Larry Jordan

Everyone is related, and everything is connected.

Income Taxes Part VI: Personal Reflections

Jul 18, 2022 by Larry Jordan, in Taxes
oday, I conclude my posts on poverty with some personal reflections.

My previous posts have been factual, and they have not drawn much fire from folks on either side. When you think about it, wars are always fought over beliefs; wars are never fought over facts. Alternative facts and fake news and Facebook rants and twitter wars are all about beliefs, not facts.

Most of us are surrounded by folks who act like us, look like us, talk like us, think like us. We assume that there is something good or normative or reasonable about us; not so much about them. We judge ourselves (us) by our intentions; we judge others (them) by their actions. Us and them.

I was “poor,” and I was “rich,” and I was the same guy with the same character who made the same choices. There is no reason to demonize or lionize the poor; there is no reason to demonize or lionize the rich.

Whether we are rich has as much to do with chance and circumstance as with choice and character. Was I “rich” because I worked harder or because I had better luck? Yes and yes. Some poor folks understate the importance of effort; some rich folks understate the importance of luck.

When I was one of the one percent, I used to think that there were makers and takers, that the makers (us) worked and paid taxes, while the takers (them) loafed and collected benefits. Until I met an undocumented immigrant working three part-time jobs with no benefits and no security. Until I met a working mother who had to choose between paying her rent and paying her health insurance premiums.

Most of the takers that I know were investment bankers on Wall Street. Until they were convicted of bid-rigging or bribery or conspiracy, they were masters of the universe. Sadly, I know even more about financial crimes (as an observer, not a participant) than I know about poverty.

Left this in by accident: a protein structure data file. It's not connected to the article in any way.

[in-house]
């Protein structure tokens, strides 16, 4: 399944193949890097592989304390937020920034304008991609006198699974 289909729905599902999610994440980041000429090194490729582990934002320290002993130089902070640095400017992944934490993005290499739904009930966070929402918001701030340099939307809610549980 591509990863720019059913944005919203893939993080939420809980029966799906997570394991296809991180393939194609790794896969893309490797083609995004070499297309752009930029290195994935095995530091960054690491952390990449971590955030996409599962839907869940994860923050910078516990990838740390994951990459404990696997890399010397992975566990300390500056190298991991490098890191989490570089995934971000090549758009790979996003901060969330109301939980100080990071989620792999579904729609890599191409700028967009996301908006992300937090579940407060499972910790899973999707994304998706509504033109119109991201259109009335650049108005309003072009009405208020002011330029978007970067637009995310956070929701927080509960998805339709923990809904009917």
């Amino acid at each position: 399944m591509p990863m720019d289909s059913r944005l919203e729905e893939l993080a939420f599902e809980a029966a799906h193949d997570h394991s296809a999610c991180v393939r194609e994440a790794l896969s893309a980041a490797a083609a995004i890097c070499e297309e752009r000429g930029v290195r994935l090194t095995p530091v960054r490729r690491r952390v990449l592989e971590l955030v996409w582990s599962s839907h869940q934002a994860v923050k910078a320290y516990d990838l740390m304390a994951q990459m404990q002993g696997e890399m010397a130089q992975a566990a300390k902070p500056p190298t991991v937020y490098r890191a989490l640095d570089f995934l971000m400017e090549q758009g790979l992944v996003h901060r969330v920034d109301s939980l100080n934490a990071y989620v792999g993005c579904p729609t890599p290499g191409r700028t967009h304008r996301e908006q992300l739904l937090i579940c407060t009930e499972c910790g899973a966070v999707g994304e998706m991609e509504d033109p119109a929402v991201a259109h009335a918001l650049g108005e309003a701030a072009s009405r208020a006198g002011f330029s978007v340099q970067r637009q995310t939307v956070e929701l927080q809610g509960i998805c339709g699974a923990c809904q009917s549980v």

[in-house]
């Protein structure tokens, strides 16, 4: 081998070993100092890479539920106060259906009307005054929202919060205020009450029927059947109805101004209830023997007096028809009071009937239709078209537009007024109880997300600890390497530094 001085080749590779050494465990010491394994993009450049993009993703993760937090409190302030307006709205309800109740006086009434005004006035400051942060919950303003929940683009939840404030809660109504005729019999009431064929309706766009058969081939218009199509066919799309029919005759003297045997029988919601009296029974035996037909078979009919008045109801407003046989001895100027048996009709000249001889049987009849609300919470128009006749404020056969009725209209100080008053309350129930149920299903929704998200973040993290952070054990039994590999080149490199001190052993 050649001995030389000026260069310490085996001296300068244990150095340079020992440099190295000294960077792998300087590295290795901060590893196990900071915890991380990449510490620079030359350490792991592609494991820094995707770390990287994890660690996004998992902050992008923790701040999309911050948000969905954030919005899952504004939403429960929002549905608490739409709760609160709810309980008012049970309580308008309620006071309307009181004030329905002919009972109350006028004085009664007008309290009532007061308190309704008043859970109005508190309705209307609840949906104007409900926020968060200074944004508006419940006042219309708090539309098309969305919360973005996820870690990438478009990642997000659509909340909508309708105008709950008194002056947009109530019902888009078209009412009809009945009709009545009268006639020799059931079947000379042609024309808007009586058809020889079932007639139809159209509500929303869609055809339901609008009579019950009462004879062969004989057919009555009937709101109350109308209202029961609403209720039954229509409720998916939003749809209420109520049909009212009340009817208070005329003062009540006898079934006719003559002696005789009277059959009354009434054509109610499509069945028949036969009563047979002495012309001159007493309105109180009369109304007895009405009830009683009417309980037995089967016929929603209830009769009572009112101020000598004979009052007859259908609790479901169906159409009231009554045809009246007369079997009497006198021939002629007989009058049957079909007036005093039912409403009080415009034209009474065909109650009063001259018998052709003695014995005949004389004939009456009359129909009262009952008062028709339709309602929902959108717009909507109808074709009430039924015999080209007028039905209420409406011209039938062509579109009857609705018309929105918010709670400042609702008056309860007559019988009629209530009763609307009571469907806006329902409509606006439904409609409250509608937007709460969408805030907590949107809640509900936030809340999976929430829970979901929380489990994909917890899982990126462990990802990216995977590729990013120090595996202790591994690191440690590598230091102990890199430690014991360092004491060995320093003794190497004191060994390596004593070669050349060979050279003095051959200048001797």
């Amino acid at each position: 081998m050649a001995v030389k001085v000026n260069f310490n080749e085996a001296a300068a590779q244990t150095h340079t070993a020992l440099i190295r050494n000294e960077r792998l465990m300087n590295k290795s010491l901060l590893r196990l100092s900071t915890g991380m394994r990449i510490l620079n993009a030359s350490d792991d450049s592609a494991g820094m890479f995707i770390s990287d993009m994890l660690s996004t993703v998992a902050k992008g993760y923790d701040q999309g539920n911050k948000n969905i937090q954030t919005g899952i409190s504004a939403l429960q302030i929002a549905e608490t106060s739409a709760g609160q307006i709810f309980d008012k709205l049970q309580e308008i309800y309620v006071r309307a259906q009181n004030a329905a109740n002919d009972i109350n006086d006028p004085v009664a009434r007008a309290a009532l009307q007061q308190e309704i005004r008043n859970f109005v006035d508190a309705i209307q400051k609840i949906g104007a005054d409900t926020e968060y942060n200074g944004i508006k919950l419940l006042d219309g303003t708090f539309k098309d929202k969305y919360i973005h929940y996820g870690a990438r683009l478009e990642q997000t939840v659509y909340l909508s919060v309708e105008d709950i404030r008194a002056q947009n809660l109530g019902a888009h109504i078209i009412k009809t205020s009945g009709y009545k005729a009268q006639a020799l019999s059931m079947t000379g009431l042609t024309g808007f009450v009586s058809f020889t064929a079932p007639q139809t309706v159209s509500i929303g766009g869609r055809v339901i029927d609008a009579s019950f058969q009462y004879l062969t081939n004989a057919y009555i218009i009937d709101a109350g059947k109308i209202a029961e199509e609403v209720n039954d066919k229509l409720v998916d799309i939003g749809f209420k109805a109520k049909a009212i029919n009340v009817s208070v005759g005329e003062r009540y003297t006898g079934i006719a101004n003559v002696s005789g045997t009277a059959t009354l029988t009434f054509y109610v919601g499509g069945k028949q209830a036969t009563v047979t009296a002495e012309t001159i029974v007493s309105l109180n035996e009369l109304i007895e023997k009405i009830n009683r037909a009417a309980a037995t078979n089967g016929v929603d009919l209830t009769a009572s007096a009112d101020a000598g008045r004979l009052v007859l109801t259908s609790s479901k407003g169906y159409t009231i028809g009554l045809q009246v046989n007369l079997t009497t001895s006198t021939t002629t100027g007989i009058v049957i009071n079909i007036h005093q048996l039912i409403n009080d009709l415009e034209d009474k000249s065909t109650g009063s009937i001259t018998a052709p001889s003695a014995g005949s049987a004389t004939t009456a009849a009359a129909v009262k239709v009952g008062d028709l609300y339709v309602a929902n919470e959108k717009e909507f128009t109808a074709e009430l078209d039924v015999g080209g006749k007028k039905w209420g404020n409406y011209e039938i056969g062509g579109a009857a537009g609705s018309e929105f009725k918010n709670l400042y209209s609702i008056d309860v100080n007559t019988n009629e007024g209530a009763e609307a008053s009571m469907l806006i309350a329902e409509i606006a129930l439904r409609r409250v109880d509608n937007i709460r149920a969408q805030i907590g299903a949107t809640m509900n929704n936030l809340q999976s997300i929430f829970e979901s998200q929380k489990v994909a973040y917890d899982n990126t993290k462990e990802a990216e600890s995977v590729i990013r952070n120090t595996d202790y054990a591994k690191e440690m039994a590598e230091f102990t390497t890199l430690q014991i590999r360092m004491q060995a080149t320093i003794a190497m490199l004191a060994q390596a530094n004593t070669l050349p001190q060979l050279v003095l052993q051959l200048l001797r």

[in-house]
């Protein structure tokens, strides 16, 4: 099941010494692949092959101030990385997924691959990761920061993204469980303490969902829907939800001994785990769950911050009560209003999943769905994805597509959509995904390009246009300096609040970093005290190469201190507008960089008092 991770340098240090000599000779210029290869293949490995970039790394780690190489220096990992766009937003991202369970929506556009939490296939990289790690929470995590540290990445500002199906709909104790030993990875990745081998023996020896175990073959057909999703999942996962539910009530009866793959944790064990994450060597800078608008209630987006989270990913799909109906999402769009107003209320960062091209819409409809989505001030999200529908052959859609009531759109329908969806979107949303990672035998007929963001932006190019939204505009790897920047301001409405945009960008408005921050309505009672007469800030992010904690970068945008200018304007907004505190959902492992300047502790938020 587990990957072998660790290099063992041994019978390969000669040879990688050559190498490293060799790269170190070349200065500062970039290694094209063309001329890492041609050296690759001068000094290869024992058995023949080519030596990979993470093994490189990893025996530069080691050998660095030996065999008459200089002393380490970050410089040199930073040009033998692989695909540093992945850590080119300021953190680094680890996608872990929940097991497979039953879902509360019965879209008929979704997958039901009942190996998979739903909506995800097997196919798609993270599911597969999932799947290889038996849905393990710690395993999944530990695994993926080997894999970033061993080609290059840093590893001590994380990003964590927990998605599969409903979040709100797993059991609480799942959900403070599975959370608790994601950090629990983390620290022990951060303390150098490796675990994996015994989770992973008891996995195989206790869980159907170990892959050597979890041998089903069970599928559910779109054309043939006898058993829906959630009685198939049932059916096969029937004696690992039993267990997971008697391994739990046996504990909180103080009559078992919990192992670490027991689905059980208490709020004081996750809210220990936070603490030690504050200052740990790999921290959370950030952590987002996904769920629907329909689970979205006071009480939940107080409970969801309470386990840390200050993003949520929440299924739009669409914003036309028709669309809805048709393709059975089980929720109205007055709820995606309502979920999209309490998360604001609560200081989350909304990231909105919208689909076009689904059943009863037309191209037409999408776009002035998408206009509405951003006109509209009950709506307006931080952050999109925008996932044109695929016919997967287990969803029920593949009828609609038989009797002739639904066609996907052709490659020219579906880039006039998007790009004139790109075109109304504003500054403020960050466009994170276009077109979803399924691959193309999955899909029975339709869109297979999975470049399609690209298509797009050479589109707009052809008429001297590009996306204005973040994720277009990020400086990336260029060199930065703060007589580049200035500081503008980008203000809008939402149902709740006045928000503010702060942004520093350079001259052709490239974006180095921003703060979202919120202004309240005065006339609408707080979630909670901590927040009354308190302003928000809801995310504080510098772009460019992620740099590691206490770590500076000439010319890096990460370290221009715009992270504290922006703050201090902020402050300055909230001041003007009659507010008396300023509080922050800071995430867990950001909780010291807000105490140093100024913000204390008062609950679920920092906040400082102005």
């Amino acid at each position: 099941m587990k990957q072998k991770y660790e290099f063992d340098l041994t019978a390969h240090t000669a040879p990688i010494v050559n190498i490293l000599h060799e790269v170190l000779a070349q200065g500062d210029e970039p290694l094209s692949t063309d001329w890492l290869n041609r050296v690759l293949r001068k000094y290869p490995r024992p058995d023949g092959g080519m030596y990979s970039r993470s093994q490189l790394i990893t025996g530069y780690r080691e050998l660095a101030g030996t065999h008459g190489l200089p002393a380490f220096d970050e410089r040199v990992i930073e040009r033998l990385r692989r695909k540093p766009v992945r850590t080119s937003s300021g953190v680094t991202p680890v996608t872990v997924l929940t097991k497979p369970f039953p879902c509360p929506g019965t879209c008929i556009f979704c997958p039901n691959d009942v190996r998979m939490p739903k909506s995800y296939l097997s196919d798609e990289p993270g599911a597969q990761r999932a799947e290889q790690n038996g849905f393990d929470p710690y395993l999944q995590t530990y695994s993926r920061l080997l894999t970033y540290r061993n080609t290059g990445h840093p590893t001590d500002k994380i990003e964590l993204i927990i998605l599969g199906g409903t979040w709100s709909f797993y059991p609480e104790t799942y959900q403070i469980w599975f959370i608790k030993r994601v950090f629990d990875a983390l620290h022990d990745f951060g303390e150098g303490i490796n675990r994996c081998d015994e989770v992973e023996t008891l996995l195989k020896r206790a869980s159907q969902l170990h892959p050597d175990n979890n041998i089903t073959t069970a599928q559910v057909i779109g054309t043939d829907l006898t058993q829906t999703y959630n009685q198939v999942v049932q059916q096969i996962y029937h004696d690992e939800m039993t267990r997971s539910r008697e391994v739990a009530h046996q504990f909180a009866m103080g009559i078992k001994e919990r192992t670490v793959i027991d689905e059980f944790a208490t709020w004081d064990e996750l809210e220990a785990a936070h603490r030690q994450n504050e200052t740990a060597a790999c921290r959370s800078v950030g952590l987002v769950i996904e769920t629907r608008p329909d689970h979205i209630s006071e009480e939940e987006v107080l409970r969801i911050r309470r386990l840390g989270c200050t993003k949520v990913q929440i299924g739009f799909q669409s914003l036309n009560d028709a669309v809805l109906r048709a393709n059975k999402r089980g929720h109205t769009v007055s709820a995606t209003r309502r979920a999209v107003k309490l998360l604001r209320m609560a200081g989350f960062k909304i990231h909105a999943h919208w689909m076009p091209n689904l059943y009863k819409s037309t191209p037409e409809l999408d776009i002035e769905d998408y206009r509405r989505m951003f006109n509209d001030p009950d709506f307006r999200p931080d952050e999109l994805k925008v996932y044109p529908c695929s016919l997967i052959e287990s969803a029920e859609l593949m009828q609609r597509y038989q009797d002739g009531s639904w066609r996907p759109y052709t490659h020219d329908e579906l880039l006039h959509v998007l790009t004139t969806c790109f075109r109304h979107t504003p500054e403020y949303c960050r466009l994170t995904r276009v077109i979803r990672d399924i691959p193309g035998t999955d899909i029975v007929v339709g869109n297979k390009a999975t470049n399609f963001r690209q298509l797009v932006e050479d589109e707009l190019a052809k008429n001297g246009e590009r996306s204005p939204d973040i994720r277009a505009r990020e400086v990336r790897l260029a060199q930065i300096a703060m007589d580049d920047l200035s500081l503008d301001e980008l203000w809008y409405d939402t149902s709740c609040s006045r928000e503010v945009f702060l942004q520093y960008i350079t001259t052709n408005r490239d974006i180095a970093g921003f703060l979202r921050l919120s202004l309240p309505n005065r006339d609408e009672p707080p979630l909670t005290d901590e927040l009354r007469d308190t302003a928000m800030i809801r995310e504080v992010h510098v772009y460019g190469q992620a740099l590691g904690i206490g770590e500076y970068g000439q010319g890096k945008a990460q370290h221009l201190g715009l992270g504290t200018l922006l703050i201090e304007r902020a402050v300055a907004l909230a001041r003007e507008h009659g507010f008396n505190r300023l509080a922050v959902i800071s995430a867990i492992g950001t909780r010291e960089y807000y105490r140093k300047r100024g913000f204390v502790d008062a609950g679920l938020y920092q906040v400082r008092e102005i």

I used to think that everyone should work. Until I met a single father tending to his dying daughter. Until I met an Army veteran with Agent Orange exposure or post-traumatic stress disorder. Until I met a man with an obvious disability, like paraplegia, or a hidden disability, like narcolepsy.

I used to think that everyone who wants to work can work. Here is an experiment to test that theory -- go to a job interview with a cane. Tell the employer that you can work; you are only 10% disabled. Keep limping into interviews until you get a job. Let me know when you get chosen.

“Choice” is a loaded word, and we can forget that choice works both ways. We can choose to go to work. Will the employer choose us? We can choose to attend a private school. Will the school choose us? We can choose to buy health insurance. Will the insurer choose us?

Worse, when we talk about “choice,” we wrongly assume that everyone has the luxury of a “choice.” Is it meaningful to provide “choices” for good healthcare or good retirement options or good schools, if we are only providing “choices” to those who already have them and can afford them?

I worked at one of the most aggressive companies in one of the most competitive industries anywhere, so I know that capitalism works. At the same time, I know that capitalism creates winners and losers. The challenge to any civilized society is to ensure that the “losers” do not get ground in the gears.

It is one thing to embrace free markets. It is another thing to back healthcare policies and tax reforms that take choices and money from the poor to give choices and money to the rich.

In my career, I paid over $2 million in federal income taxes, and I never resented it, because my taxes paid for the courts and hospitals and roads and schools that helped me to succeed.

There are many places in the world that lack the public services that are essential to success. There are many places in the USA that lack the public services that are essential to success.

These are tough times to be an immigrant, to be disabled, to be poor, to be sick, or to be unemployed. Hopefully, I have helped to shine some light on those of “us” who live in poverty.

We now return you to your regularly scheduled program.

Thanks for reading.